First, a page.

LAFAYETTE — Parish health units across the state are holding special clinics or adding extra days to their vaccination schedules to help parents prepare their students for school.
The preventative measures are especially important in a school setting “where we know the children are in close contact with each other,” said Dr. Tina Stefanski, regional medical director for the state Office of Public Health in Acadiana.
State laws require vaccinations for children: 4-years-old and older who are entering kindergarten, pre-kindergarten, day-care or Head Start programs and those who are 11-years-old or entering the sixth grade.
Proof of current vaccination records also are required for new students.
“What is required will depend on how old you are and where you’ve been before,” said Dr. Frank Welch, medical director of the state’s immunization program. “The best way to assess that is to go to your health-care provider and ask: ‘What does my record look like and what do I need?’ ”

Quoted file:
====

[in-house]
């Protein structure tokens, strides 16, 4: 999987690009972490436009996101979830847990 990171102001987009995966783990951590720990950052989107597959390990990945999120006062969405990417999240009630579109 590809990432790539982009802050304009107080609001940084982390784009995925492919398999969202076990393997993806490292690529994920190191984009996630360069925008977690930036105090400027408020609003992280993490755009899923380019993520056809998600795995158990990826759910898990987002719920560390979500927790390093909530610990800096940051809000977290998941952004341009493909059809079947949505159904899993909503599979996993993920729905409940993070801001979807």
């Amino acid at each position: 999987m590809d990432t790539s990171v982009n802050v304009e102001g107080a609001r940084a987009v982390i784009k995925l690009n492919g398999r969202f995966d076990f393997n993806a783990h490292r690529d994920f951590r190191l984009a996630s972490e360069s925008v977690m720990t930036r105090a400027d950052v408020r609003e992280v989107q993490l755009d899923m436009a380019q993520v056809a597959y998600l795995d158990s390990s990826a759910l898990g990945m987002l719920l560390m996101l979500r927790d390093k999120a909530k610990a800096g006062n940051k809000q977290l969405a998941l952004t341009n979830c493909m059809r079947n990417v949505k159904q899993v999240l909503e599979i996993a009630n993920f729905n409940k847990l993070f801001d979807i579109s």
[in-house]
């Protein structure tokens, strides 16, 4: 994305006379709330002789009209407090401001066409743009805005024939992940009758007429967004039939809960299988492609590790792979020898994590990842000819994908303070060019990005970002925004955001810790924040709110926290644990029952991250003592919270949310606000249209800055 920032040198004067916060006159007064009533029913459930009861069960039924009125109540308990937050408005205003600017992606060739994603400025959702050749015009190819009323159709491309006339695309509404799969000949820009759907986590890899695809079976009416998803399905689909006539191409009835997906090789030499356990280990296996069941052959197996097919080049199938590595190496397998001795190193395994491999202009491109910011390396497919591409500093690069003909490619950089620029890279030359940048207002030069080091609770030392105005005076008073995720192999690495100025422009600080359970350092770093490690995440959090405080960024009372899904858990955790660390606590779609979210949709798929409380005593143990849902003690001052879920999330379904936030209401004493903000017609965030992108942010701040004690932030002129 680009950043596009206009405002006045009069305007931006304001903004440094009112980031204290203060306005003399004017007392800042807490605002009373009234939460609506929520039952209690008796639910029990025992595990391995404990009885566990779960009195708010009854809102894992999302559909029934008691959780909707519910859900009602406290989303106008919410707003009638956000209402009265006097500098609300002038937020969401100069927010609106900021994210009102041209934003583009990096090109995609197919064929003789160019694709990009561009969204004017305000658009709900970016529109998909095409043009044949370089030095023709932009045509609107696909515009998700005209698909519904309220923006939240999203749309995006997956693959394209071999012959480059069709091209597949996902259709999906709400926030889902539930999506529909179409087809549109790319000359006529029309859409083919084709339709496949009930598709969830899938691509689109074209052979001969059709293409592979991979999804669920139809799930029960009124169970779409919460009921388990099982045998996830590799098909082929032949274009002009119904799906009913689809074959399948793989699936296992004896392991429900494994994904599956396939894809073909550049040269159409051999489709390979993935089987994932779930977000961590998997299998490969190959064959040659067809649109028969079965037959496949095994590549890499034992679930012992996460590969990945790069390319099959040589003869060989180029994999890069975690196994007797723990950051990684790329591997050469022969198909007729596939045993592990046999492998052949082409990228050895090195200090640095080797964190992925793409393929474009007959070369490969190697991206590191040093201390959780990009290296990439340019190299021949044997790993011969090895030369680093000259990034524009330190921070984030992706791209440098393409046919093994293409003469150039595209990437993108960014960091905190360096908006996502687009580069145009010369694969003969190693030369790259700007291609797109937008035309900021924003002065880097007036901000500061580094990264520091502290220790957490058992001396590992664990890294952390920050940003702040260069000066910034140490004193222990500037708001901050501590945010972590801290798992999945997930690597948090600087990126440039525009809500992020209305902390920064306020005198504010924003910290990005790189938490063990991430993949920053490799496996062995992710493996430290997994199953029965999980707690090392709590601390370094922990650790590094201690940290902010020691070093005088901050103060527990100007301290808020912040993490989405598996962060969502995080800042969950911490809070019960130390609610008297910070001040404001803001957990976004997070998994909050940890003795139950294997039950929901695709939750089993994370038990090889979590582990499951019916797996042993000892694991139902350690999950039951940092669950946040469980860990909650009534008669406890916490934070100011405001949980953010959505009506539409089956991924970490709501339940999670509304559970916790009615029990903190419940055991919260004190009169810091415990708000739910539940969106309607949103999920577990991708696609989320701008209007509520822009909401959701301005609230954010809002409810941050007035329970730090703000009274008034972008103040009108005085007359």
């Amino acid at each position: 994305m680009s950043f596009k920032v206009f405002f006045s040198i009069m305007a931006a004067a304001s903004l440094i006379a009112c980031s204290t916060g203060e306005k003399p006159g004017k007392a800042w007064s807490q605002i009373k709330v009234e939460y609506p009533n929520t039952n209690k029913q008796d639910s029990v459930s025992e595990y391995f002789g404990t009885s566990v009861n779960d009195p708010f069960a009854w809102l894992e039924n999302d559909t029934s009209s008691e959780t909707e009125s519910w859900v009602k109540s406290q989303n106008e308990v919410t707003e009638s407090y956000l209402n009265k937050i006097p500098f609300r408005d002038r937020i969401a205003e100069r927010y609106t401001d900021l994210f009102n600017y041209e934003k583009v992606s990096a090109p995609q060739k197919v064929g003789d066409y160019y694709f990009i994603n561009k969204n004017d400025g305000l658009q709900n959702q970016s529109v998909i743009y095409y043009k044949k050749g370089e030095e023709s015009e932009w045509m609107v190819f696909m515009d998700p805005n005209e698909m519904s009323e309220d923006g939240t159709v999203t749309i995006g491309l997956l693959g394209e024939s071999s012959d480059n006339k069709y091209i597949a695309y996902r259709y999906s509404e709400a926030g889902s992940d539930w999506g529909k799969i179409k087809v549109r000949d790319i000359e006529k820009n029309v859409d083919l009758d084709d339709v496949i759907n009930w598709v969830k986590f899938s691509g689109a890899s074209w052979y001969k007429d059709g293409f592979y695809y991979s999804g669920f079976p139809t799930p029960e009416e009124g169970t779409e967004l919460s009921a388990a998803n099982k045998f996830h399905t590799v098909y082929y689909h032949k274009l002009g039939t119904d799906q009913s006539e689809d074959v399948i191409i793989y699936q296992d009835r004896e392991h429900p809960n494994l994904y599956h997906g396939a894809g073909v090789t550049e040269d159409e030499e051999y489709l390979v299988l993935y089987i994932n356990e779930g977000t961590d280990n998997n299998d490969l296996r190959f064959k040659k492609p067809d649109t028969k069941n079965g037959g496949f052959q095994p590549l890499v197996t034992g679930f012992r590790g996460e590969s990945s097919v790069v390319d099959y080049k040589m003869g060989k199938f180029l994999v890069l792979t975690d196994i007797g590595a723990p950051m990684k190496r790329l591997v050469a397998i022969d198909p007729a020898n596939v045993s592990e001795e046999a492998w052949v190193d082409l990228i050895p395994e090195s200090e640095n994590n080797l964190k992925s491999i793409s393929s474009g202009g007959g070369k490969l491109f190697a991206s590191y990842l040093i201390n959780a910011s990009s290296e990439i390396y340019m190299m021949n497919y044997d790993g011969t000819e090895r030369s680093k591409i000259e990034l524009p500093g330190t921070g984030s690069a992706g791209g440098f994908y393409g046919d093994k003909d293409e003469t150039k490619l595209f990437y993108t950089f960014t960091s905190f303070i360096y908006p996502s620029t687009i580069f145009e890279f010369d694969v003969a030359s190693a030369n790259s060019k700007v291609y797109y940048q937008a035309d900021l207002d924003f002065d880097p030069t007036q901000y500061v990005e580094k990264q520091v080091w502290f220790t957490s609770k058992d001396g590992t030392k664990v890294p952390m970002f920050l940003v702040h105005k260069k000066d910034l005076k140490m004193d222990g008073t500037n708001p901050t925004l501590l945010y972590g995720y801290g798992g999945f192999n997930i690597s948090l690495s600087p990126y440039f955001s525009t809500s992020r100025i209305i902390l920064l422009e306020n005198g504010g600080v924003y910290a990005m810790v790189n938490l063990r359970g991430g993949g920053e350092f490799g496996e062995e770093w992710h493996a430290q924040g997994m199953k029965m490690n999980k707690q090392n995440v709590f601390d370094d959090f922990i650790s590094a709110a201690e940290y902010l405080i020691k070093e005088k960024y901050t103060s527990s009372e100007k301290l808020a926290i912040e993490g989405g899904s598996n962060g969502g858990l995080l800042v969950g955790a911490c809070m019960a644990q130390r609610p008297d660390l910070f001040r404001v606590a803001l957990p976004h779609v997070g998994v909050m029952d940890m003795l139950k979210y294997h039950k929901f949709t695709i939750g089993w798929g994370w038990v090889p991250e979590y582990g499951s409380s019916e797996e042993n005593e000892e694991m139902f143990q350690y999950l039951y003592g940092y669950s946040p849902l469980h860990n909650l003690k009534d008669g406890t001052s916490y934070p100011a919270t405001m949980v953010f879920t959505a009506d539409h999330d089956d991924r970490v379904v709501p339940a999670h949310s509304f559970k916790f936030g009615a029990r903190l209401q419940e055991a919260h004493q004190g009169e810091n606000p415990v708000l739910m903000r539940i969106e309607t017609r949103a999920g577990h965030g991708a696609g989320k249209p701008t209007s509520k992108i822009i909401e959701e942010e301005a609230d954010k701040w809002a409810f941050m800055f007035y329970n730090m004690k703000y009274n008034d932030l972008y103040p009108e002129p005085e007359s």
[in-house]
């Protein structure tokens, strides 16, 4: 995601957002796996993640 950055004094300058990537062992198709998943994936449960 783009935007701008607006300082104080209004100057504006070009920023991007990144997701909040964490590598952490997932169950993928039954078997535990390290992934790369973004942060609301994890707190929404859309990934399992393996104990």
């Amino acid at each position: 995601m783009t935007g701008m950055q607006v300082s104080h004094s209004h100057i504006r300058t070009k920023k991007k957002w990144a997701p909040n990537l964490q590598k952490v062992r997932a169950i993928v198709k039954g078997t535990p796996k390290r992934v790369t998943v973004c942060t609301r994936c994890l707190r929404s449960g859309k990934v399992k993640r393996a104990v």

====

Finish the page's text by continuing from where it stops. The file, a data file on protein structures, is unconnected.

Welch encouraged parents not to wait to make appointments with a pediatrician or at a health unit.
“Get that one box checked,” he said. “Try not to wait for the crunch of school starting.”
In the Acadiana area, health units have added time to their vaccination schedules to accommodate back-to-school vaccination needs, Stefanski said.
Students without current immunizations are given time to update their records, said Amber Littlefield, Lafayette Parish school system nurses supervisor.
Those who fail to update their records within the allotted time may be sent home until they receive their vaccinations, Littlefield said.
Welch said school systems work with parents to help notify them of needed updates and ensure students are in compliance with required laws.
“Most parents, when they find out that their child is not in compliance, are surprised and want to remedy the situation,” Welch said.
Welch said those parents who opt not to vaccinate their children due to religious, philosophical or medical reasons, such as allergies, are required to sign a waiver form.
The form is necessary to protect the child and the school in case there is a “vaccine-preventable outbreak,” Welch said.
Unvaccinated students then are asked not to come to school until the outbreak is resolved, Littlefield said.